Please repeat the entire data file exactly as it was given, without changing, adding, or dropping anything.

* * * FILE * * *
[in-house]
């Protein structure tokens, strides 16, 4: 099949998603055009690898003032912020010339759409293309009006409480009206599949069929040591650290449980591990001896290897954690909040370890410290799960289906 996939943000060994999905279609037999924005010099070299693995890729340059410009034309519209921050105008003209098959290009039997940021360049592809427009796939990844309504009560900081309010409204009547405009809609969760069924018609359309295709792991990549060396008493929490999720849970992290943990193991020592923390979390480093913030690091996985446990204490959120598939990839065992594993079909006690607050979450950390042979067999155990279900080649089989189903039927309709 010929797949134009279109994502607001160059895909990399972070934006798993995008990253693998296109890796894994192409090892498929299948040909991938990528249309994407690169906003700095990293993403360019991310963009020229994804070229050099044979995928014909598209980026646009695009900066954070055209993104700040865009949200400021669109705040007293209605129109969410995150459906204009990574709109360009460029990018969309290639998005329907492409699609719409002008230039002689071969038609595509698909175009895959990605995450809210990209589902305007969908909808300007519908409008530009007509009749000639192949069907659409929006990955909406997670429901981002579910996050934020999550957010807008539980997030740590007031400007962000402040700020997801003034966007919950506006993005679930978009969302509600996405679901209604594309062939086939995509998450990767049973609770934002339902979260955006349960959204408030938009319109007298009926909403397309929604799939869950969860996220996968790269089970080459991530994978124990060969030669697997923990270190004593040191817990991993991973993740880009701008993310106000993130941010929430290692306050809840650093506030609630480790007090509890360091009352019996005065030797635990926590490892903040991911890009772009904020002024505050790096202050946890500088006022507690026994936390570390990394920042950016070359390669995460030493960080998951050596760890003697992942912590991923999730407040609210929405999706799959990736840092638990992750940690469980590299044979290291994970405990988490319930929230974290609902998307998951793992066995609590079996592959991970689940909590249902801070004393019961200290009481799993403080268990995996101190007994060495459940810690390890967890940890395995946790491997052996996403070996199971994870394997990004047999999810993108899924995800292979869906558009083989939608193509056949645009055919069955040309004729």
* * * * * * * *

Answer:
[in-house]
């Protein structure tokens, strides 16, 4: 099949998603055009690898003032912020010339759409293309009006409480009206599949069929040591650290449980591990001896290897954690909040370890410290799960289906 996939943000060994999905279609037999924005010099070299693995890729340059410009034309519209921050105008003209098959290009039997940021360049592809427009796939990844309504009560900081309010409204009547405009809609969760069924018609359309295709792991990549060396008493929490999720849970992290943990193991020592923390979390480093913030690091996985446990204490959120598939990839065992594993079909006690607050979450950390042979067999155990279900080649089989189903039927309709 010929797949134009279109994502607001160059895909990399972070934006798993995008990253693998296109890796894994192409090892498929299948040909991938990528249309994407690169906003700095990293993403360019991310963009020229994804070229050099044979995928014909598209980026646009695009900066954070055209993104700040865009949200400021669109705040007293209605129109969410995150459906204009990574709109360009460029990018969309290639998005329907492409699609719409002008230039002689071969038609595509698909175009895959990605995450809210990209589902305007969908909808300007519908409008530009007509009749000639192949069907659409929006990955909406997670429901981002579910996050934020999550957010807008539980997030740590007031400007962000402040700020997801003034966007919950506006993005679930978009969302509600996405679901209604594309062939086939995509998450990767049973609770934002339902979260955006349960959204408030938009319109007298009926909403397309929604799939869950969860996220996968790269089970080459991530994978124990060969030669697997923990270190004593040191817990991993991973993740880009701008993310106000993130941010929430290692306050809840650093506030609630480790007090509890360091009352019996005065030797635990926590490892903040991911890009772009904020002024505050790096202050946890500088006022507690026994936390570390990394920042950016070359390669995460030493960080998951050596760890003697992942912590991923999730407040609210929405999706799959990736840092638990992750940690469980590299044979290291994970405990988490319930929230974290609902998307998951793992066995609590079996592959991970689940909590249902801070004393019961200290009481799993403080268990995996101190007994060495459940810690390890967890940890395995946790491997052996996403070996199971994870394997990004047999999810993108899924995800292979869906558009083989939608193509056949645009055919069955040309004729």